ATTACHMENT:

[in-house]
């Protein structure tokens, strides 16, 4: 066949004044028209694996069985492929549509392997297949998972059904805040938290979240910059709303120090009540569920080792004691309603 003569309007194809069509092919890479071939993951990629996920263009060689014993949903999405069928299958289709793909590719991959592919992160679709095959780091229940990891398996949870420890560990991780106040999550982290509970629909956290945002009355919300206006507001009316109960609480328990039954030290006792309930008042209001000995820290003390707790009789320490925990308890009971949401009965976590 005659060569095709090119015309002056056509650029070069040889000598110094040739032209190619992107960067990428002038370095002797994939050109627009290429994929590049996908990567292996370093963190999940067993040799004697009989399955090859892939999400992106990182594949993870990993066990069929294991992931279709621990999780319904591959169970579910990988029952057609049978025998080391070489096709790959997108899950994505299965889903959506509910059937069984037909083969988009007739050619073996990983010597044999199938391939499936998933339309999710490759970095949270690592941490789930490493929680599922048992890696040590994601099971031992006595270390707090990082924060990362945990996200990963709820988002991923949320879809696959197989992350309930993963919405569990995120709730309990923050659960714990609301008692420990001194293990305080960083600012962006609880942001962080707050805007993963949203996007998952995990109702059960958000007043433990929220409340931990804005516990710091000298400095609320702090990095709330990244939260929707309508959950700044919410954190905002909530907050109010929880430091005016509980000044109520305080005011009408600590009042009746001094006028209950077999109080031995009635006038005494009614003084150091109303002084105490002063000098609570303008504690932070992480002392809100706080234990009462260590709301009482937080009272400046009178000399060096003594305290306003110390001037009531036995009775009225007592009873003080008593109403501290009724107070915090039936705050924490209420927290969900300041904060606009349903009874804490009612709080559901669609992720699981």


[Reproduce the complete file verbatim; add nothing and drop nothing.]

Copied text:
[in-house]
């Protein structure tokens, strides 16, 4: 066949004044028209694996069985492929549509392997297949998972059904805040938290979240910059709303120090009540569920080792004691309603 003569309007194809069509092919890479071939993951990629996920263009060689014993949903999405069928299958289709793909590719991959592919992160679709095959780091229940990891398996949870420890560990991780106040999550982290509970629909956290945002009355919300206006507001009316109960609480328990039954030290006792309930008042209001000995820290003390707790009789320490925990308890009971949401009965976590 005659060569095709090119015309002056056509650029070069040889000598110094040739032209190619992107960067990428002038370095002797994939050109627009290429994929590049996908990567292996370093963190999940067993040799004697009989399955090859892939999400992106990182594949993870990993066990069929294991992931279709621990999780319904591959169970579910990988029952057609049978025998080391070489096709790959997108899950994505299965889903959506509910059937069984037909083969988009007739050619073996990983010597044999199938391939499936998933339309999710490759970095949270690592941490789930490493929680599922048992890696040590994601099971031992006595270390707090990082924060990362945990996200990963709820988002991923949320879809696959197989992350309930993963919405569990995120709730309990923050659960714990609301008692420990001194293990305080960083600012962006609880942001962080707050805007993963949203996007998952995990109702059960958000007043433990929220409340931990804005516990710091000298400095609320702090990095709330990244939260929707309508959950700044919410954190905002909530907050109010929880430091005016509980000044109520305080005011009408600590009042009746001094006028209950077999109080031995009635006038005494009614003084150091109303002084105490002063000098609570303008504690932070992480002392809100706080234990009462260590709301009482937080009272400046009178000399060096003594305290306003110390001037009531036995009775009225007592009873003080008593109403501290009724107070915090039936705050924490209420927290969900300041904060606009349903009874804490009612709080559901669609992720699981």